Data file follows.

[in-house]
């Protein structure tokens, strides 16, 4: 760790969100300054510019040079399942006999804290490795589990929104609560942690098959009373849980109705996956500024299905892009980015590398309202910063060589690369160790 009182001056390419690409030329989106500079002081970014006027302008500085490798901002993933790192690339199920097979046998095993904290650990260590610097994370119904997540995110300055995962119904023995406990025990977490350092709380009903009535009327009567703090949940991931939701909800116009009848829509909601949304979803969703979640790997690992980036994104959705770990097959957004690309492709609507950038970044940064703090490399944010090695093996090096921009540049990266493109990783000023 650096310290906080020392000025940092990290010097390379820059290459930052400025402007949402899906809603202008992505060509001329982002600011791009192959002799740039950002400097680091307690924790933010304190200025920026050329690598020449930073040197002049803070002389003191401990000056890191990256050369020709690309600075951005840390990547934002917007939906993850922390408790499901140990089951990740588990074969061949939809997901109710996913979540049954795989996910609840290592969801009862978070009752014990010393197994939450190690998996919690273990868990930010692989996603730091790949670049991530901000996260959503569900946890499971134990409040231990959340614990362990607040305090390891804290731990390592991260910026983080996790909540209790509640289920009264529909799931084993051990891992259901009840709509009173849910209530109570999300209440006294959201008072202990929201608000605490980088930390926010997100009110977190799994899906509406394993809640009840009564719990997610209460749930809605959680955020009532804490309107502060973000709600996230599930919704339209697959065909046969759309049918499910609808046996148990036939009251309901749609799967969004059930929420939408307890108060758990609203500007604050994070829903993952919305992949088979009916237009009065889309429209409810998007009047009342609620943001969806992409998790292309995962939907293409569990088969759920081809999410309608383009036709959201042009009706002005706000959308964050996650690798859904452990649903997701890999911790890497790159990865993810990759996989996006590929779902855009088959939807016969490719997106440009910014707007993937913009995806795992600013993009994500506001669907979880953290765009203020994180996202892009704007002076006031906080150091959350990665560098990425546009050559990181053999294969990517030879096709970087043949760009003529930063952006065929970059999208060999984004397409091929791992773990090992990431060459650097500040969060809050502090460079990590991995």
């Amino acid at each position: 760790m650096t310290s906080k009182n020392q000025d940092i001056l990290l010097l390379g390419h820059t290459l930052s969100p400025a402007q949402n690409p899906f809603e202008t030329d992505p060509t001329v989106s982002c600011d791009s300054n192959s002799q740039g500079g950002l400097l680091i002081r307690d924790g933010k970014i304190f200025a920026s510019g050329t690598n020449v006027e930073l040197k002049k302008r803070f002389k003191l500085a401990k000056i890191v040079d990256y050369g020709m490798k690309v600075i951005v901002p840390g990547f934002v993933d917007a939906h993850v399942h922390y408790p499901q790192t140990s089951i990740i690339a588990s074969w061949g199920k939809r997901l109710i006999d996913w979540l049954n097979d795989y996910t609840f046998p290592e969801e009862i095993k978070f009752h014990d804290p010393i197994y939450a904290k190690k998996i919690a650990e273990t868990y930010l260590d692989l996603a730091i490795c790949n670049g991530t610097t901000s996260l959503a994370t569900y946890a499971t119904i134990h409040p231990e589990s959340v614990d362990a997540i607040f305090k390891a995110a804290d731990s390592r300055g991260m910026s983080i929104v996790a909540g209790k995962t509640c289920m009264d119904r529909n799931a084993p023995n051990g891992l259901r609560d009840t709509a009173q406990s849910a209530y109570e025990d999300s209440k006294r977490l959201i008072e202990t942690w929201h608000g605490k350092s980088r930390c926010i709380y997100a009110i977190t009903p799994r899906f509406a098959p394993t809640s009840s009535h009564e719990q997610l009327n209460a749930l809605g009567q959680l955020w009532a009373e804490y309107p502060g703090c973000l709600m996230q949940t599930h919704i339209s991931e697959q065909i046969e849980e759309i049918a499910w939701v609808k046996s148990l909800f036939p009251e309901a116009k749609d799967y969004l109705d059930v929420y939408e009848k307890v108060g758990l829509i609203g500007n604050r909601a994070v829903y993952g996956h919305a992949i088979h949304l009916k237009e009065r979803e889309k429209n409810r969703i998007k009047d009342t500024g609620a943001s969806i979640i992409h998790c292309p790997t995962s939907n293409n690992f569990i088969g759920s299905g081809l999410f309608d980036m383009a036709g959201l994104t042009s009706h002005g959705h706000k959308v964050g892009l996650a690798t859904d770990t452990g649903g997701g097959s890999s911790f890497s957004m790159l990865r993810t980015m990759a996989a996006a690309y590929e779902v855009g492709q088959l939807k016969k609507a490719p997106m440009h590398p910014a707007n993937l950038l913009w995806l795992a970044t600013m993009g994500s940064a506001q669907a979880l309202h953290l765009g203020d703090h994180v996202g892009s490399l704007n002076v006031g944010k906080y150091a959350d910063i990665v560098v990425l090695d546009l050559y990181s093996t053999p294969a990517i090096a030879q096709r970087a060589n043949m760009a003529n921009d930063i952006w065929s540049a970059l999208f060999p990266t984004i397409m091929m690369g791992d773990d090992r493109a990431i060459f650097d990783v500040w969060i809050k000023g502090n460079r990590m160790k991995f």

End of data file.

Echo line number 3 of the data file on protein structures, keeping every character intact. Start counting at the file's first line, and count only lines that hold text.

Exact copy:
């Amino acid at each position: 760790m650096t310290s906080k009182n020392q000025d940092i001056l990290l010097l390379g390419h820059t290459l930052s969100p400025a402007q949402n690409p899906f809603e202008t030329d992505p060509t001329v989106s982002c600011d791009s300054n192959s002799q740039g500079g950002l400097l680091i002081r307690d924790g933010k970014i304190f200025a920026s510019g050329t690598n020449v006027e930073l040197k002049k302008r803070f002389k003191l500085a401990k000056i890191v040079d990256y050369g020709m490798k690309v600075i951005v901002p840390g990547f934002v993933d917007a939906h993850v399942h922390y408790p499901q790192t140990s089951i990740i690339a588990s074969w061949g199920k939809r997901l109710i006999d996913w979540l049954n097979d795989y996910t609840f046998p290592e969801e009862i095993k978070f009752h014990d804290p010393i197994y939450a904290k190690k998996i919690a650990e273990t868990y930010l260590d692989l996603a730091i490795c790949n670049g991530t610097t901000s996260l959503a994370t569900y946890a499971t119904i134990h409040p231990e589990s959340v614990d362990a997540i607040f305090k390891a995110a804290d731990s390592r300055g991260m910026s983080i929104v996790a909540g209790k995962t509640c289920m009264d119904r529909n799931a084993p023995n051990g891992l259901r609560d009840t709509a009173q406990s849910a209530y109570e025990d999300s209440k006294r977490l959201i008072e202990t942690w929201h608000g605490k350092s980088r930390c926010i709380y997100a009110i977190t009903p799994r899906f509406a098959p394993t809640s009840s009535h009564e719990q997610l009327n209460a749930l809605g009567q959680l955020w009532a009373e804490y309107p502060g703090c973000l709600m996230q949940t599930h919704i339209s991931e697959q065909i046969e849980e759309i049918a499910w939701v609808k046996s148990l909800f036939p009251e309901a116009k749609d799967y969004l109705d059930v929420y939408e009848k307890v108060g758990l829509i609203g500007n604050r909601a994070v829903y993952g996956h919305a992949i088979h949304l009916k237009e009065r979803e889309k429209n409810r969703i998007k009047d009342t500024g609620a943001s969806i979640i992409h998790c292309p790997t995962s939907n293409n690992f569990i088969g759920s299905g081809l999410f309608d980036m383009a036709g959201l994104t042009s009706h002005g959705h706000k959308v964050g892009l996650a690798t859904d770990t452990g649903g997701g097959s890999s911790f890497s957004m790159l990865r993810t980015m990759a996989a996006a690309y590929e779902v855009g492709q088959l939807k016969k609507a490719p997106m440009h590398p910014a707007n993937l950038l913009w995806l795992a970044t600013m993009g994500s940064a506001q669907a979880l309202h953290l765009g203020d703090h994180v996202g892009s490399l704007n002076v006031g944010k906080y150091a959350d910063i990665v560098v990425l090695d546009l050559y990181s093996t053999p294969a990517i090096a030879q096709r970087a060589n043949m760009a003529n921009d930063i952006w065929s540049a970059l999208f060999p990266t984004i397409m091929m690369g791992d773990d090992r493109a990431i060459f650097d990783v500040w969060i809050k000023g502090n460079r990590m160790k991995f």